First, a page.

Todd Stone: Liberal leadership candidate hopes his past doesn't spoil his future
He's considered one of the favourites in the race, but questions over his time in government persist
Gordon Campbell's executive assistant in the 1990s. Former ICBC board member. Minister of transportation under Christy Clark.
And, Todd Stone says, the fresh perspective the B.C. Liberal Party needs.
"I am the face of renewal. I'm the youngest candidate in the race. What we need in this party is rejuvenation. We need to embrace the change that's taking place all around us."
Embracing the mantle of renewal after years as a key government player seems like an awkward tightrope to walk.
But Stone, a tech CEO before he made the full-time leap to politics in 2013 as a Kamloops MLA, has spent the entire race trying to be a compromise candidate, positioning himself between the experience-based pitches of Mike de Jong and Andrew Wilkinson and the fresh perspectives promised by Michael Lee and Dianne Watts.
To do so, he's spent some time criticizing his party's past.
"It's not good enough in the South Asian community to just go and show up once or twice a year at a festival or special event. This is a vibrant, dynamic community that needs to be brought into our party," he said.
"We don't have enough youth in our party, we don't have enough women in our party, and we're not well represented at the moment within these diverse communities. A leader has to set the tone."
Another way Stone has tried to reach out is through the policies he promises to pursue if he becomes leader and the B.C. Liberals win the next election.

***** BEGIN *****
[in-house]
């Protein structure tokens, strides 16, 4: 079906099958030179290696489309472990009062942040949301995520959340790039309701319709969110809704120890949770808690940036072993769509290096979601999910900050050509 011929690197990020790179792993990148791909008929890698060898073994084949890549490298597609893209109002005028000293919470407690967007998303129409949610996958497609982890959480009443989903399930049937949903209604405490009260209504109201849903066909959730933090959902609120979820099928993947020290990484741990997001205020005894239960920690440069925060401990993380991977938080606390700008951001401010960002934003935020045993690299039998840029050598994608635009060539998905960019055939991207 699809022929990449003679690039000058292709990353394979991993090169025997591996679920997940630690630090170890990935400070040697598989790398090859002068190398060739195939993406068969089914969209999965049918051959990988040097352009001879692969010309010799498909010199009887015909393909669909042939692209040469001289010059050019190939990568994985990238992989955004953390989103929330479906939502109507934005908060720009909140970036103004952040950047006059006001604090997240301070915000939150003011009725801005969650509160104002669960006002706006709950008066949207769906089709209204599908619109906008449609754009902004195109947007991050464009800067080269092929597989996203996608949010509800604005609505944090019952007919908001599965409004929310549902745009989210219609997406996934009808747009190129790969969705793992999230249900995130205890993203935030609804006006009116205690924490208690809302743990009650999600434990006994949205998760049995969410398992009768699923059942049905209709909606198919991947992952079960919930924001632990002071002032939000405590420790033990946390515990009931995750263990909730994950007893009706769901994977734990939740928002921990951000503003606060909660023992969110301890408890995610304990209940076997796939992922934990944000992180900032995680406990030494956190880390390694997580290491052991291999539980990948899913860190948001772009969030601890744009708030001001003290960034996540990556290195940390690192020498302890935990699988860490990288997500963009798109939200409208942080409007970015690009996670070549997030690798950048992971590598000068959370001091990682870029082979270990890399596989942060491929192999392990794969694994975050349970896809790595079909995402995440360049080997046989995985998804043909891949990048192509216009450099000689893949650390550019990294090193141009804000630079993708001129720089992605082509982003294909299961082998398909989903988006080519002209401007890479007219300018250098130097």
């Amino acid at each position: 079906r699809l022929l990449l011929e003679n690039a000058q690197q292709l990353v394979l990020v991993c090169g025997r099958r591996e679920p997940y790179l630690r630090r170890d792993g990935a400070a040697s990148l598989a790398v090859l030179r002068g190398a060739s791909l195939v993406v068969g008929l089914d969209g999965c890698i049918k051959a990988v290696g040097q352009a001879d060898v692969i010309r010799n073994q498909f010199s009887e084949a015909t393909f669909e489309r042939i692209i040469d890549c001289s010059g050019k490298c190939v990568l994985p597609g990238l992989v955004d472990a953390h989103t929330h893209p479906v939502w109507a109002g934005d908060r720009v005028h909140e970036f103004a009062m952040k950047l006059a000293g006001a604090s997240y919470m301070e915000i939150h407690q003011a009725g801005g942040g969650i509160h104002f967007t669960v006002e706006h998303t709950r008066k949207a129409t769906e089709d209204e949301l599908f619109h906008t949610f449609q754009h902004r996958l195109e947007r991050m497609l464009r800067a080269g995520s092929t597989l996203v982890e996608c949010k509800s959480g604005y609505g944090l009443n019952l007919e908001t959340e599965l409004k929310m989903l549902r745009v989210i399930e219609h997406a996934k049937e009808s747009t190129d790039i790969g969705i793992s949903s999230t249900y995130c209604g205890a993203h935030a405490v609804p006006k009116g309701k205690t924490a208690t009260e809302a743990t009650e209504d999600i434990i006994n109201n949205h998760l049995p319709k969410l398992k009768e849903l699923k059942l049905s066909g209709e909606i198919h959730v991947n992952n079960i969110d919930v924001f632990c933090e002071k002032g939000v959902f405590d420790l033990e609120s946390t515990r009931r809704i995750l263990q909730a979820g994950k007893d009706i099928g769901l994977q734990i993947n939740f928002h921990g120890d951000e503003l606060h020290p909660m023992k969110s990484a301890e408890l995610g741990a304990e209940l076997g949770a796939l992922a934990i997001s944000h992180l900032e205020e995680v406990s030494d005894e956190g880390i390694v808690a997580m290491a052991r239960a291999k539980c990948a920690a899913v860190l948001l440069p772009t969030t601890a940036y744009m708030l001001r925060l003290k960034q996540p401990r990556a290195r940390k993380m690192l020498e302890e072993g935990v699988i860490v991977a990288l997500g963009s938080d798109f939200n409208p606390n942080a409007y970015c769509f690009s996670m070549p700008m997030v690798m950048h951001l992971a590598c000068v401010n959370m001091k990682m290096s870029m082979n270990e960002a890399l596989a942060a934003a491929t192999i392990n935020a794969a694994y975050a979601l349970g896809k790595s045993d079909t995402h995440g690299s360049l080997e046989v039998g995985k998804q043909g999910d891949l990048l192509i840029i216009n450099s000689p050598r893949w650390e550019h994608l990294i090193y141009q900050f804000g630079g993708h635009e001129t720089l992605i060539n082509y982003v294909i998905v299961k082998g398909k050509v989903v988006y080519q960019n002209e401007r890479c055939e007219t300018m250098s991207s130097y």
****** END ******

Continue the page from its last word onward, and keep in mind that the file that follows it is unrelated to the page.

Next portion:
There's standard Liberal orthodoxy around reversing NDP tax increases, balancing the budget, embracing the tech economy and increasing the supply of housing in Metro Vancouver.
But there's also $1.2 billion over four years for childcare expansion. $2 billion over three years in capital spending in schools. And he's gone further than any other candidate in talking about demand-side housing measures, including a vacant-homes tax for all of British Columbia.
"Our plan is fully costed and can be delivered within the context of continued balanced budgets," he says.
"We have to be thinking about the future. We have to invest in the services people need. That's why we've put a bold plan for early childhood development ... let's get going on mental health now, let's make sure we're investing the classroom now. These that British Columbians expect their government to make."
ICBC and triple delete
In a preferential voting system, with every riding in the province counting equally, Stone hopes his policies, endorsements and position as the only candidate from outside the Lower Mainland will give him the coalition needed to emerge victorious.
But if he loses, it will be blamed on the controversies he chalked up while he served as transportation minister, which have been brought up — both directly and obliquely — by some of his rivals in the last weeks of the race.
The unsuccessful transit referendum happened during his watch, and he was minister responsible for ICBC in the years preceding the projected $1.3-billion deficit the crown corporation now faces..
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Also, his ministerial assistant pled guilty for wilfully making false statements during in the "triple delete" scandal, a situation which Stone continues to say he has no regrets over.
"Things evolve. I'm a tech CEO, and in my business, we encouraged our employees … in terms of minimizing the amount of storage space that was used on our machine. We were a small business, and this was a practice that was very common in the tech sector. There was no rules broken, nothing that was deleted that represented an original document, so this is old news," he said.
"We're going to continue to follow the rules 110 per cent like we always have."
Whether the 60,000 or so Liberal members agree or not will go a long way in determining whether Stone stands victorious on Saturday.
Justin McElroy is profiling all six B.C. Liberal leadership candidates as the party prepares to vote for a new leader Feb. 3.